Low-tech, high-interest

World Bank Photo Collection license
Sometimes a pencil and a partner are more effective teaching tools than the newest app or the sleekest device. I was reminded of this at ACTFL in San Antonio this past November, when I went to a session called Challenging Students: Learning Language Through Discovery. (There wasn't a handout per se, as far as I know, but you can access my notes here.) It was one of my favorite sessions, because the presenters used activities in Mandinka and Mandarin to show us how we, as students, could figure out language concepts on our own. The activities were engaging, memorable, fun and made me feel like I had achieved something. So of course I immediately began thinking of how I could integrate this into my classes.


The other session attendees had concluded that the keys to making language learning through discovery as follows (these are comments from people who attended the session):
  1. Don’t give students everything.
  2. Don’t ask for everything.
  3. Give them the precise information they need to figure it out.
  4. Make them work for it.
  5. Focus on what they can do, not what they can’t do.
  6. Teach students to find patterns.
  7. Trust that they can do it.
  8. Give them enough time.
In Spanish I, my students are learning how to talk about their school activities. I thought that schedules and time would be a good concept to try out "language learning through discovery." I made two versions of an activity--one for high school students and one for middle school students (see below). The high school version is a bit more complex and the middle school version is more scaffolded.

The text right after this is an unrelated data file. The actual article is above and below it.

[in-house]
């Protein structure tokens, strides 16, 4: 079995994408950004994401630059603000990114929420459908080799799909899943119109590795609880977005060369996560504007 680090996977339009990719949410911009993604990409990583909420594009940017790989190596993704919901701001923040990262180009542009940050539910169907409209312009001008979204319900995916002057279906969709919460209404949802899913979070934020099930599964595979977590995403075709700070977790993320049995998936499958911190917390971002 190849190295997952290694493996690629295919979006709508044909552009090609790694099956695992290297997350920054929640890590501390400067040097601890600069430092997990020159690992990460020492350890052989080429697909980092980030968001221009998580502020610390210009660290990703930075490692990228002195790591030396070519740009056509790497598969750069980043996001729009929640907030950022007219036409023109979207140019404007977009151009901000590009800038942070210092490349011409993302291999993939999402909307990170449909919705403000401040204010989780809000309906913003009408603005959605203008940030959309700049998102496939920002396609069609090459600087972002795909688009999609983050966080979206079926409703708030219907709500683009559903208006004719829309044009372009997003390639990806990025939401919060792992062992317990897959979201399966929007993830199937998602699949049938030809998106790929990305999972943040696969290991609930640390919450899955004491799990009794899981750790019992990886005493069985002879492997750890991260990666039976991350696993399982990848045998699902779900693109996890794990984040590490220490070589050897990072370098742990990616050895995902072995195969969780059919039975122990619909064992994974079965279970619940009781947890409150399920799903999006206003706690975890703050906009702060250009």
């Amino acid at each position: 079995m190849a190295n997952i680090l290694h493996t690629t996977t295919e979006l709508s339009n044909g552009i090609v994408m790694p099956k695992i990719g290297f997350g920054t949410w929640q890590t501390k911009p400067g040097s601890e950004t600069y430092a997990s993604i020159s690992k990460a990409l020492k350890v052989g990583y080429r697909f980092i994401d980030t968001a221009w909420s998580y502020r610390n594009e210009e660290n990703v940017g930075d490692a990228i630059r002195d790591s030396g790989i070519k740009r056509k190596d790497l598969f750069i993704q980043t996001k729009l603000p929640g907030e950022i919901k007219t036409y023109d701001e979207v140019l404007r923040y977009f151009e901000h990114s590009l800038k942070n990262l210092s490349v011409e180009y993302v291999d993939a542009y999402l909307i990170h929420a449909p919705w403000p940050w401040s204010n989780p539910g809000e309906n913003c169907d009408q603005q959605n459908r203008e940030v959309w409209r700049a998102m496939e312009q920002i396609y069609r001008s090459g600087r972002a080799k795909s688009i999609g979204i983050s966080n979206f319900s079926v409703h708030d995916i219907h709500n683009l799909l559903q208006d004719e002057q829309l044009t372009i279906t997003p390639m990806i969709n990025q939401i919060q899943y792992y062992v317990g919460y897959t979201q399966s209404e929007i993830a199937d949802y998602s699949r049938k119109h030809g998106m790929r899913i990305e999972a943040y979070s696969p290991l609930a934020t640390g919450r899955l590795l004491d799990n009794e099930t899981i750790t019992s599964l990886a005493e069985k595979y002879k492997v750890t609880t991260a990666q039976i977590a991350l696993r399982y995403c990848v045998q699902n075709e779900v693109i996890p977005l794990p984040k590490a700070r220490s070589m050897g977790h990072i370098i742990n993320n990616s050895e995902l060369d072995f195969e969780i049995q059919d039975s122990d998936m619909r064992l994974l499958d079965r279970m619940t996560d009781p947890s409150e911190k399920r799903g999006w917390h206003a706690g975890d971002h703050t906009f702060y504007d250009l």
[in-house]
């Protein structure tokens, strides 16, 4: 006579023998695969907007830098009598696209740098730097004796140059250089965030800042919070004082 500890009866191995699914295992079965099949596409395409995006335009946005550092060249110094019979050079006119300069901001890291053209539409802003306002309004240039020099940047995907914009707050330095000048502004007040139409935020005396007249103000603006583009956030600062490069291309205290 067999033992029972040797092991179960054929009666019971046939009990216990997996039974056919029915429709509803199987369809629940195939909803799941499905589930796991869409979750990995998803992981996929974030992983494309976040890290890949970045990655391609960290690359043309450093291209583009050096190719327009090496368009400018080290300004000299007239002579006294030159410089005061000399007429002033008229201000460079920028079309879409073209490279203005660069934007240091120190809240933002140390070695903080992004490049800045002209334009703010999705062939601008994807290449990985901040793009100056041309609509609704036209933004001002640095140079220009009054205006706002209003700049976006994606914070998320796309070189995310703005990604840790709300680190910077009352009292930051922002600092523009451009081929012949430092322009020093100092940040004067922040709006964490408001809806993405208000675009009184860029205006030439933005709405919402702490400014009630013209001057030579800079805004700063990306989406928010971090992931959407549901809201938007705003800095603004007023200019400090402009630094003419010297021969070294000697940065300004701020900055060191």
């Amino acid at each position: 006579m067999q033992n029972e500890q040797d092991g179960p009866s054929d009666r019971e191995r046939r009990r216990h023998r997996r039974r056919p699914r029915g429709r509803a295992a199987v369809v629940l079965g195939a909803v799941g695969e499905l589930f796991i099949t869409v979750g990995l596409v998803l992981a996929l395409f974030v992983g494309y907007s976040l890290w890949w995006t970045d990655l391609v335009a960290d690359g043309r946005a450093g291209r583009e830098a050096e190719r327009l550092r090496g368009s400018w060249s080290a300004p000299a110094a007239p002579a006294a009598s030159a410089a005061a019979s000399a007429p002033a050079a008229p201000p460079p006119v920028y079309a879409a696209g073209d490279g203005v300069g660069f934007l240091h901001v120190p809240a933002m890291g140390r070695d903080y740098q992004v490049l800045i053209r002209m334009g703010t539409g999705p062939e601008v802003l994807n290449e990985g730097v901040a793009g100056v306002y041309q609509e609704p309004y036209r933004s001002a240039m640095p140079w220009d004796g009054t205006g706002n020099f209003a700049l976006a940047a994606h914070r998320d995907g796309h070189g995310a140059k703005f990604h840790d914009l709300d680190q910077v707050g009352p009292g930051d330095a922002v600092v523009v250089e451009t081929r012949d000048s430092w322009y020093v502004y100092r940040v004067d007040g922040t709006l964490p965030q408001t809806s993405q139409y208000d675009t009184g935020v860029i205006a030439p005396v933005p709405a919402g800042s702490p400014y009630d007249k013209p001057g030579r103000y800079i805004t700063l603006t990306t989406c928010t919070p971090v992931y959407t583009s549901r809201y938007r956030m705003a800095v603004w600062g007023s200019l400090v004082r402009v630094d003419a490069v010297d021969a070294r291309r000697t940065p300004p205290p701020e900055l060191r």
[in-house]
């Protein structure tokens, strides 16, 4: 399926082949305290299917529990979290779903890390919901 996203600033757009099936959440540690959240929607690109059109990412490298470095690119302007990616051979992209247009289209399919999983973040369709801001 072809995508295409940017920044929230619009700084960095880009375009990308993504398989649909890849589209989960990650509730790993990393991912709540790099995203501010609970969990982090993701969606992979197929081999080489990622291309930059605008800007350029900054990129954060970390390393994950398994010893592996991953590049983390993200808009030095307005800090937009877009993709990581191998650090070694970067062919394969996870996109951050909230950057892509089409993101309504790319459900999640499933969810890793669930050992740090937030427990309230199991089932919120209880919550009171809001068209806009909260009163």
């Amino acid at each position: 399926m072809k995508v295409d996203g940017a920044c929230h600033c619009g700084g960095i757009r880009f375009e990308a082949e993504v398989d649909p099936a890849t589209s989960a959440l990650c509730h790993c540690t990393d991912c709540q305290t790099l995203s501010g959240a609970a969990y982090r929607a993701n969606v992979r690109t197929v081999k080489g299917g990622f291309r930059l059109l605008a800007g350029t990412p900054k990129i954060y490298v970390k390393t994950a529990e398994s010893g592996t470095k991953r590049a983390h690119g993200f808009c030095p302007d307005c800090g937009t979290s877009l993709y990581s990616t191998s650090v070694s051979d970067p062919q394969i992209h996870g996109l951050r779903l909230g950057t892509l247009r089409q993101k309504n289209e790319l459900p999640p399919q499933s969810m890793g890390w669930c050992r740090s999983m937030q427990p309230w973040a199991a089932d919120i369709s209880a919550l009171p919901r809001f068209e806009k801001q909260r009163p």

High School: El horario escolar
Middle School: El horario escolar 

I decided to make classic paper worksheets because, for paired work like this, paper and pencil are just easier and more straightforward than a computer.

First, we went over the schedule together as a class, reviewing simpler structures like "What is the student's name? What classes does he take?" so that all students were familiar with the schedule before tackling it on their own. We also took a brief but interesting detour through Euskera, the Basque language. Then students paired up to figure out how to say at what time they had certain classes. I circulated, of course, intervening when necessary. At the end, I passed the Koosh to elicit all students to tell at what time they had their second-favorite class (Spanish didn't count, ha ha). After that, students pair-shared about how their schedule compared to the Spanish one. 

The verdict?

Overall, success. It was very successful in the high school class: those periods are 50 minutes long, which was enough time to do this whole activity start to finish. There are some very strong students in that class this year, and that may have also contributed to how well the activity went. By the end of the period, everyone was able to describe their schedules.

In the middle school, students needed a bit more guidance. The class period is shorter--just 40 minutes--and given the slightly slower pace of those students, it wasn't quite enough time to get all of them describing their schedules in one period. But we finished the next day. In the future, I'd probably break that activity into two parts so that it would flow more smoothly over two periods.

I would definitely do this type of activity again. It's a great way to integrate authentic resources and create a more student-centered learning experience. And while it does require thoughtful planning, it involved very little technology: a nice break from screens for a period.

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